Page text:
If the client testifies it will likely make little difference regarding probable cause and at trial the state will use his/her own grand jury testimony to impeach him/her if there is one iota of difference in testimony he/she might give. Why give the state that opportunity? At least at trial it takes beyond a reasonable doubt to convict. If you really need the client’s testimony, wait until then.
Law Office of Gregg Schaaf
7 Washington Street, Cumberland, MD 21502
I am not prepared to give a blanket answer to this question that would apply in most jurisdictions and/or in most circumstances. The same answer may not apply in all jurisdictions or with different facts. If the Ferguson, MO facts occurred where I primarily practice, the attorney and client should prepare together for the witness’ testimony, and then the client should give his testimony.
The client should be educated as to the standards applicable in the situation, and to the extent possible, what other evidence is likely to be presented to the grand jury.
Then the client and attorney should work together to prepare the client to explain why he reasonably believed his life to be in danger, and why he reasonably did what he reasonably believed necessary to protect his own life in the circumstances. The client should be put through practice interrogation by at least one more attorney in addition to me. This is in part to acquaint the witness with the fact that he may face an unfamiliar style but is in part also to get the benefit of the other attorney’s insights and advice.
If the facts were a little different, it could be that in some jurisdictions the indictment would be such a near certainty that there is nothing to be gained by giving the prosecutor an opportunity to tie the defendant down to a story and nothing to be gained by giving the prosecutor an opportunity to learn about how the witness will respond to questioning. Therefore, I would not presume that what makes sense in my jurisdiction remains true in other jurisdictions without consulting with another attorney from the jurisdiction where the grand jury will sit.
John R. Monroe
9640 Coleman Rd., Roswell, GA 30075
It is important to be aware that the Ferguson use of a grand jury is far from typical. As the old saying (correctly) goes, a prosecutor can get a grand jury to indict a ham sandwich. Grand jury proceedings are secret and one-sided. The suspect (if there is one) has no right to be present or offer evidence. The prosecutor presents to the grand jury only the evidence the prosecutor wants the grand jury to see. In general, the prosecutor is acting as an advocate for indictment. Because he controls the process and the grand jury follows his lead, he has a tremendous upper hand.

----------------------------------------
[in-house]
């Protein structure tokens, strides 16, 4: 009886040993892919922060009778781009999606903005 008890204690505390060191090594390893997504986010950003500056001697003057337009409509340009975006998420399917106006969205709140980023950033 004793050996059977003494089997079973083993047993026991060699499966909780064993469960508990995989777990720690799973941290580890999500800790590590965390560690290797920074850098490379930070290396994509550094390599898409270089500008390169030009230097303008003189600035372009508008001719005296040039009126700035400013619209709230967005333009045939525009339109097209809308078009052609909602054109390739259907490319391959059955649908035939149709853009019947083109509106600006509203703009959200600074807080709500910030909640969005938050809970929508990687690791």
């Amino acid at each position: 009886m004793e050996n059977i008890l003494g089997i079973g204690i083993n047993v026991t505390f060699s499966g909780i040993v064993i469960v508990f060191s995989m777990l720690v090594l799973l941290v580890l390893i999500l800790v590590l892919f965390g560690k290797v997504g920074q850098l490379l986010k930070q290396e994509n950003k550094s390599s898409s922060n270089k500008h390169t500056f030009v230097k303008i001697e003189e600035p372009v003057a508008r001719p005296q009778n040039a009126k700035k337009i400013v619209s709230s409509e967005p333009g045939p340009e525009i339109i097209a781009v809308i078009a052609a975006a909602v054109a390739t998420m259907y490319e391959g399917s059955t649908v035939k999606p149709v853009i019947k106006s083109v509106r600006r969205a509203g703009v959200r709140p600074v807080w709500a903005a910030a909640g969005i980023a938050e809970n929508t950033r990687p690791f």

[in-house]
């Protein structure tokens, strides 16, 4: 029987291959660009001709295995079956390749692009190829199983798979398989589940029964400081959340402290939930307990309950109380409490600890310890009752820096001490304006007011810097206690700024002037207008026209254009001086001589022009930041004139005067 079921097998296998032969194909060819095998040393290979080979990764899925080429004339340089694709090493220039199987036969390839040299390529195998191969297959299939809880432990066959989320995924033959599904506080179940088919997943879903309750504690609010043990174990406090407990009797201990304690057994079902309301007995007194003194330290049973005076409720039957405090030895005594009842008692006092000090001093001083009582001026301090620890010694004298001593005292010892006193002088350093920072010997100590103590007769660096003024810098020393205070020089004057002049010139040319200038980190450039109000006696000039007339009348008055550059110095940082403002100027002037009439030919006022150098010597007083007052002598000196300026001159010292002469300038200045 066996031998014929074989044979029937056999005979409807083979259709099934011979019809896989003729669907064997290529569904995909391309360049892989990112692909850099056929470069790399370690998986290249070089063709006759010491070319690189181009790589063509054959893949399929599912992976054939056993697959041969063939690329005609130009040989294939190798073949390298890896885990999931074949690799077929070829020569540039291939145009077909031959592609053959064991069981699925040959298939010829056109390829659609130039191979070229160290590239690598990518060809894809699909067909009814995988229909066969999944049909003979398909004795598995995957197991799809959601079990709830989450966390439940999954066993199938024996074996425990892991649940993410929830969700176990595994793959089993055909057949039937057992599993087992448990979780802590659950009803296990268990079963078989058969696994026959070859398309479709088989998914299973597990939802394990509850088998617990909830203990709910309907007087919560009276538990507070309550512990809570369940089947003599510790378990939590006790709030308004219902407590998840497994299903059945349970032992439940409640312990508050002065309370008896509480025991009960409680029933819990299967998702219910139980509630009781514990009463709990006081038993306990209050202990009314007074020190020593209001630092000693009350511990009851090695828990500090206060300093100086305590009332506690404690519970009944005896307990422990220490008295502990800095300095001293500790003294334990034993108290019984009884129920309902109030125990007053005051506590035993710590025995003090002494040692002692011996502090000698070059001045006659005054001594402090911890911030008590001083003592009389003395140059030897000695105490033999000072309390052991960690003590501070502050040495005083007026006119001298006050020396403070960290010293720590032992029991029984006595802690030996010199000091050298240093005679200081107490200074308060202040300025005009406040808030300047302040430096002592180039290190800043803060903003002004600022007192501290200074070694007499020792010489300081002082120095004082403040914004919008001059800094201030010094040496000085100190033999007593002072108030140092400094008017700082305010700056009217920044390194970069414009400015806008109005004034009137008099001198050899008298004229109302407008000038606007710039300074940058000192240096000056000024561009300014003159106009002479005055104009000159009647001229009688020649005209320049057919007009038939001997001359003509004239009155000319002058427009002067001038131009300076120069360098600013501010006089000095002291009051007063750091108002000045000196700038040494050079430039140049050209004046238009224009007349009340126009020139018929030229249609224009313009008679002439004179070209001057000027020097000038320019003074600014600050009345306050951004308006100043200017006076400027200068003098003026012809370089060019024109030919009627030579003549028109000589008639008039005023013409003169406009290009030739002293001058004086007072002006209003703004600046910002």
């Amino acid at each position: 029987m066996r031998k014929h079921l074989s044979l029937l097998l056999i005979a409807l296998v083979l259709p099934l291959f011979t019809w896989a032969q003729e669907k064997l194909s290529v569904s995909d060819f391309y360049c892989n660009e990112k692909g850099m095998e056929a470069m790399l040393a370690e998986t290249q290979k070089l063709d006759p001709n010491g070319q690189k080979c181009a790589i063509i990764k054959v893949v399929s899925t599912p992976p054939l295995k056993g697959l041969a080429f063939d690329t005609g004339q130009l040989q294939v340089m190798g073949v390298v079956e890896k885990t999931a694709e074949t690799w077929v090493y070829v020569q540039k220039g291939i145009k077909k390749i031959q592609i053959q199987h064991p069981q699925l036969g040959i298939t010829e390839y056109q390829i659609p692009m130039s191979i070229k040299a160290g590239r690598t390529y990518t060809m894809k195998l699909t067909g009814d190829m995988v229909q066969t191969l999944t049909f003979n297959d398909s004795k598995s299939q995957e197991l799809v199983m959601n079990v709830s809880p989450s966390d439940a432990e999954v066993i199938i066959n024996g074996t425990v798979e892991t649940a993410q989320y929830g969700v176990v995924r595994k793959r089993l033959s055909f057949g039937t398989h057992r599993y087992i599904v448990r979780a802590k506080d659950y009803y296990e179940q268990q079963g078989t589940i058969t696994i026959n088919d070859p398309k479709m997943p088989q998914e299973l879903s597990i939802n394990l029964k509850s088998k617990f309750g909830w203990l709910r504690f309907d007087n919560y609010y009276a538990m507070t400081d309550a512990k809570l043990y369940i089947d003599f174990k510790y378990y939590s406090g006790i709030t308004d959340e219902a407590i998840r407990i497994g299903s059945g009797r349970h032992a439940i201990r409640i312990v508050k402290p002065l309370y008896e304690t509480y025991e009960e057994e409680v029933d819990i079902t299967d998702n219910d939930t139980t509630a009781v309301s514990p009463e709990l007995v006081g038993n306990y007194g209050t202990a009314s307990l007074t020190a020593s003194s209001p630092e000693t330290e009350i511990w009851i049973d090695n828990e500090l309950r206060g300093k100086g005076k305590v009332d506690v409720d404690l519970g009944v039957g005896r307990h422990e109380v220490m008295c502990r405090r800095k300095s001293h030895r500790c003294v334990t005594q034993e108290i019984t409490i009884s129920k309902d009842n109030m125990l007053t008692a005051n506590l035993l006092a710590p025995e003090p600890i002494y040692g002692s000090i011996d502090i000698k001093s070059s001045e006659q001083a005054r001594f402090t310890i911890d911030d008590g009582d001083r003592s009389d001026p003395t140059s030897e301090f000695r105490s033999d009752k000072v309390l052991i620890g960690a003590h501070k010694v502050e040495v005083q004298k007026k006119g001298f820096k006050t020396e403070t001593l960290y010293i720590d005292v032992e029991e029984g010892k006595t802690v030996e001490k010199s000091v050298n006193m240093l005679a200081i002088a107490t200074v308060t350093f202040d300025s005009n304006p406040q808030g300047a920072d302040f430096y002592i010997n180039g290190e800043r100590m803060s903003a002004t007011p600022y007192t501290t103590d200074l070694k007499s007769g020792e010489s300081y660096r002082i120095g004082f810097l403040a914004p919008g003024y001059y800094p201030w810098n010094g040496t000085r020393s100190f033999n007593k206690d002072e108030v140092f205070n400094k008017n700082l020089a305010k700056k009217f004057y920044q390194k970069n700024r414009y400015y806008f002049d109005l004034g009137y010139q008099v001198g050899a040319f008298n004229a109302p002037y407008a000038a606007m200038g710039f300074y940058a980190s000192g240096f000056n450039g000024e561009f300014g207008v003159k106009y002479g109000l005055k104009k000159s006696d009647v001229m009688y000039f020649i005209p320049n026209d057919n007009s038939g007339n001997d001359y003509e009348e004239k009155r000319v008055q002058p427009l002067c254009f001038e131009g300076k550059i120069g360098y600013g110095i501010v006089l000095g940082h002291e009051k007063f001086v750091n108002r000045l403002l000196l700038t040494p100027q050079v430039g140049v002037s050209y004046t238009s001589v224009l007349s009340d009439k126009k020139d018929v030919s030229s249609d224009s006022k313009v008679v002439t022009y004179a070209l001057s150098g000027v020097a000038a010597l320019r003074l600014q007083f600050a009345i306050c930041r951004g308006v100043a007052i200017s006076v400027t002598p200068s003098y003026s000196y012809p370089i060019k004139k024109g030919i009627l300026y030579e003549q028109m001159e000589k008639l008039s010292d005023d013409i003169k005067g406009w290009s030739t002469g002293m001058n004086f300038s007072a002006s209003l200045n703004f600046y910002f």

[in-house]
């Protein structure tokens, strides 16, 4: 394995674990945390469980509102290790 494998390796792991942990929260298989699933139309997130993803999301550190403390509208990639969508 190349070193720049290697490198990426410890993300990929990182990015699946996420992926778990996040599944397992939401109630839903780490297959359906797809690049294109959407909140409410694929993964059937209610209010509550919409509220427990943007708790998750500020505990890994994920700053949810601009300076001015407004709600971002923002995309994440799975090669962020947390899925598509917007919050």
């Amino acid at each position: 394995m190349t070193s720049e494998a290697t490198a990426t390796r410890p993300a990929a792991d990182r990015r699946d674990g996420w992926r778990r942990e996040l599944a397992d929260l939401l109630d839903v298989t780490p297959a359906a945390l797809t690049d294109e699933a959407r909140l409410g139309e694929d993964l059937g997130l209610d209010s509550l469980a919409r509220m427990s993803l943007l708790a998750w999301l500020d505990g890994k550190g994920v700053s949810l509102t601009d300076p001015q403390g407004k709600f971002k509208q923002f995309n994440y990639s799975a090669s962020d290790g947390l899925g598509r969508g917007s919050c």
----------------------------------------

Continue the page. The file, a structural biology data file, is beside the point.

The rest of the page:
The Ferguson case is different. I doubt the prosecutor was advocating for indictment. If the prosecutor wanted an indictment, he probably could have gotten one.
All he had to do was show the jury evidence that the officer killed the deceased. He did not have to offer evidence of justification (which he apparently did by calling the officer as a witness). In essence, the DA was using the grand jury for political purposes, so he did not have to take the heat for the decision.
In a “normal” situation, the state would not call a suspected murderer (or attempted murderer) as a grand jury witness. This is especially true where there is a potential justification or defense to the shooting. Unless the case was politically charged (as in Ferguson), a prosecutor would decide for himself if he wanted to charge the suspect. If he did want to, he would advocate for an indictment (and almost certainly get one). If he did not want to, he would not present the case to the grand jury in the first place.
In direct answer to the question, though, if I had a client who was a shooting suspect called before the grand jury in the shooting case, I cannot imagine that it would be a good idea to testify. The DA is going to get an indictment if he wants one. The chances of successfully talking a grand jury out of indicting are near zero. The chances of incriminating yourself if you make substantive answers are near 100%. The client would have very little ability to control the course of the proceeding (and for that reason may not even be allowed to tell the part of the story he wants to tell). There is no way of knowing what else the prosecutor presents to the grand jury. Testifying would in all likelihood be a horrible idea.
A big “Thank you!” to each Network affiliated attorney who responded to this question. This month’s column publishes only half of the responses submitted, so readers are encouraged to come back next month to read the second installment.